For all the moms out striving to make the holidays special for your kids but feeling held back by MS fatigue, this post is your holiday lifeline.
Juggling the magic of the holiday season with the reality of MS fatigue is not easy.
You never want to feel like you’re choosing between your children and your health, but some days that’s exactly what it feels like.
Let’s talk about how to create meaningful and memorable holidays without it coming at the expense of your health.
This post is your guide to balancing holiday cheer with self-care.
Kicking off the Holidays… with MS Fatigue
We decorated our Christmas tree this weekend – the same weekend of Thanksgiving – and the same weekend that we celebrated my daughter’s birthday.
There was so much fun tucked into every day, but it was also exhausting.
Yet, now that my daughter is becoming more aware of what’s going on, I want to make everything special and memorable for her.
To all of you moms who have been doing this for decades, I give you serious props.
I remember when I was working at a health club years ago, managing their nutrition department, I was meeting with a client and she was talking about the stress of “producing christmas” for her kids.
“Producing” the Holidays
She looked at me and said, “Alene Christmas is a production. Every year. When you have kids, it doesn’t matter how old they are, Christmas is a production, and it’s exhausting.”
Would you agree?
Whether you celebrate Christmas, Hanukkah or another holiday, the holiday season is inescapable and exhausting… and that can be said for the most energetic person – let alone those of us living with MS fatigue.
We can feel really torn when we feel like we have to choose between our family responsibilities and our personal health.
Why does it have to be one or the other?
And if you’re like me you’re trying to push that line so far for you to get one just one more thing done before you rest.
You’ll rest later… and later never comes!
So, let’s talk about it.
How can we produce the holidays without wrecking our health?
I have 7 tips that I want to share with you today.
Embrace ‘Good Enough’ Decorating
Instead of striving for the perfect holiday decor, opt for a ‘good enough’ approach.
Choose a few key areas in your home to decorate, and involve your family in the process.
This can be as simple as setting up a Christmas tree with favorite ornaments or hanging lights in the living room.
It’s more about the act of decorating together than achieving a magazine-worthy look.
Shift the focus from quantity to quality in gift-giving.
Consider implementing a family gift exchange where each person buys for only one other family member.
This reduces the number of gifts you have to worry about and allows you to put more thought into each one.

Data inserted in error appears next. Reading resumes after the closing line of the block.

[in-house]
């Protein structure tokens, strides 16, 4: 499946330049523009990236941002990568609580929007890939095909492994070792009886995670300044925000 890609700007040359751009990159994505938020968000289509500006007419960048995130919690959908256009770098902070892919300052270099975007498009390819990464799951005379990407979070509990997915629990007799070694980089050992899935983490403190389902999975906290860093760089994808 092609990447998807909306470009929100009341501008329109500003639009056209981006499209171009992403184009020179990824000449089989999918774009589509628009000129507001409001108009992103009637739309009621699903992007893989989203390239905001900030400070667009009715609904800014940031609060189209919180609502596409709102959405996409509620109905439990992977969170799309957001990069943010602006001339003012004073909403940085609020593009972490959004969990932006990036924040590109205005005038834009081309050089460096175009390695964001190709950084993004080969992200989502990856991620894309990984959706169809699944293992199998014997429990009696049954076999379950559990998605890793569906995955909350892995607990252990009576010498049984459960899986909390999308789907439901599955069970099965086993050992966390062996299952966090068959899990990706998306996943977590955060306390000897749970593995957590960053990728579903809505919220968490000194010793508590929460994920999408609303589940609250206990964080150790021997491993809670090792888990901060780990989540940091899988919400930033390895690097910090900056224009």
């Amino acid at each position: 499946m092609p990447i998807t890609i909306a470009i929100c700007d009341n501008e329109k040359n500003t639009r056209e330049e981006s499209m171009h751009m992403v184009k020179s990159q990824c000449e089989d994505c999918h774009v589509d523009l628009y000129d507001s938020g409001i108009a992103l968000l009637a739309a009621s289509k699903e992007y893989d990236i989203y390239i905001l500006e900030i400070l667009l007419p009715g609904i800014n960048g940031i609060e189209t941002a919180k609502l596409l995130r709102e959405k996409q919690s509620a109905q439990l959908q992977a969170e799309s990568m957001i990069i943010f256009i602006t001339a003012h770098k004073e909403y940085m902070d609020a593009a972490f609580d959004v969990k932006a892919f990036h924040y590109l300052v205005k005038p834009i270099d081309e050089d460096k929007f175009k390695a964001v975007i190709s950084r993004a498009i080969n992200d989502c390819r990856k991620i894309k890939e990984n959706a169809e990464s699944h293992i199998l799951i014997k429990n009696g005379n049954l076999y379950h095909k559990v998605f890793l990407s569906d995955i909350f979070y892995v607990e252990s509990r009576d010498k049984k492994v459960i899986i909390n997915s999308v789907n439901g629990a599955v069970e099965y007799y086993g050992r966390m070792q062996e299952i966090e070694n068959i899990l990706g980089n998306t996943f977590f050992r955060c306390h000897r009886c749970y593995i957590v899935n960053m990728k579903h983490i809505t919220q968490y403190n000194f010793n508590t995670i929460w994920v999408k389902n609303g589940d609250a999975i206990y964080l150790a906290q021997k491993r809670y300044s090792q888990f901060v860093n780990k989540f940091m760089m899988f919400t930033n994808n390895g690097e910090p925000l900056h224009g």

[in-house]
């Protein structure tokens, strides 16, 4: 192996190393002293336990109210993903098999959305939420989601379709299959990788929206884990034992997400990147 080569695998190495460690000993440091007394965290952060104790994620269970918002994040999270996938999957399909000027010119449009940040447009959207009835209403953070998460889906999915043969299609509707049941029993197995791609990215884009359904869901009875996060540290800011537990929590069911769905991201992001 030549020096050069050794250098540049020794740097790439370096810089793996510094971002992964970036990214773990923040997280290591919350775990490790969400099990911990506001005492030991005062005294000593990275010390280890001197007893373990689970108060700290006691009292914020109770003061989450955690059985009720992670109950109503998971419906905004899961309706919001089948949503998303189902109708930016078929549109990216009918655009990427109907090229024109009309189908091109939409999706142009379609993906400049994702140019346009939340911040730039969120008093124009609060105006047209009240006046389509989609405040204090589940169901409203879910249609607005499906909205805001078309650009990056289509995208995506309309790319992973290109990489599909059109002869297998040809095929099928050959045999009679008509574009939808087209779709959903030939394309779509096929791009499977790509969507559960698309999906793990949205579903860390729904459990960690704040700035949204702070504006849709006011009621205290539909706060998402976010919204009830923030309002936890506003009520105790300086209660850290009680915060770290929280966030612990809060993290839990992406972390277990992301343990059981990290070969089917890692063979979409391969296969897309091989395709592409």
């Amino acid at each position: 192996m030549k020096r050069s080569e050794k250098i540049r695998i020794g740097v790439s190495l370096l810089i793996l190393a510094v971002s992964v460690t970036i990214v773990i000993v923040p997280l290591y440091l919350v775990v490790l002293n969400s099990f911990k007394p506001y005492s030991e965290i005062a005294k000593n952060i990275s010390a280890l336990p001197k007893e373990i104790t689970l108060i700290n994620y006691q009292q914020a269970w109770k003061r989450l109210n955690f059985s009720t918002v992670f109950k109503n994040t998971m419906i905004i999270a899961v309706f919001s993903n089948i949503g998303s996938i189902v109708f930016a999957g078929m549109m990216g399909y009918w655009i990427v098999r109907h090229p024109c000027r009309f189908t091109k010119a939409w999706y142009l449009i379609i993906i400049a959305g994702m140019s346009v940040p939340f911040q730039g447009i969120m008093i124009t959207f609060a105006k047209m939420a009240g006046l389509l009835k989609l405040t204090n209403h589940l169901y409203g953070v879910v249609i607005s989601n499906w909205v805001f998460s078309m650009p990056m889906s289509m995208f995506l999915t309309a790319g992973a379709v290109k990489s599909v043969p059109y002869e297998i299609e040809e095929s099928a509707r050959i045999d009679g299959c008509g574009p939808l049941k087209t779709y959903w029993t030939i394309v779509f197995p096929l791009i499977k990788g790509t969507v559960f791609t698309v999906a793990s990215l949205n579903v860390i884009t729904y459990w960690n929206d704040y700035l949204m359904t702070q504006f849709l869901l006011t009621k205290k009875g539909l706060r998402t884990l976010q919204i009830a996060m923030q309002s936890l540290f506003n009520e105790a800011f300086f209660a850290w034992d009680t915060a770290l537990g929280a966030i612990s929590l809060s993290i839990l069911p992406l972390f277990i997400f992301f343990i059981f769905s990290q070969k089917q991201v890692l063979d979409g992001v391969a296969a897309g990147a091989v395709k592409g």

You could also suggest a family experience, like a day out or a special meal, instead of traditional presents.
Plan for Rest and Downtime
Schedule rest periods into your holiday plans.
This might mean having a quiet afternoon after a morning of activities or ensuring you have a day off between busy days.
Make these rest periods non-negotiable to maintain your energy levels.
Delegate Holiday Tasks
Get the whole family involved in holiday preparations.
Assign tasks to family members according to their abilities – let the kids help with baking or wrapping gifts, and divide the cooking responsibilities among adults.
Remember, it’s okay to ask for help and to accept it when offered.
Create New, Low-Energy Traditions
Think of new traditions that are less energy-intensive but equally enjoyable.
This could be watching a favorite holiday movie together, having a hot chocolate night, or doing a holiday puzzle.
I share lots of ideas and examples of low-energy traditions on My MS Podcast.
Plan Simple, Nutritious Holiday Meals
Instead of elaborate holiday meals, go for simple, nutritious dishes that are easy to prepare.
One-pot meals, slow cooker recipes, or healthy pre-made options can be just as festive and far less tiring to prepare.
Focus on foods that nourish and provide energy, which is crucial when managing MS fatigue.
Plan your holiday shopping to minimize stress and fatigue.
Use online shopping to avoid crowded malls and standing in long lines. I’m ALL about the online shopping these days.
If you prefer in-store shopping, try to go during off-peak hours.
Also, consider supporting local small businesses where shopping can be a more relaxed and personal experience.
As a small business owner myself, it means the world to me when someone buys from me. It’s what enables me to be able to provide free content here on this blog and My MS Podcast.
Now It’s Your Turn!
Share in the comments below how you best manage your health during the holiday season.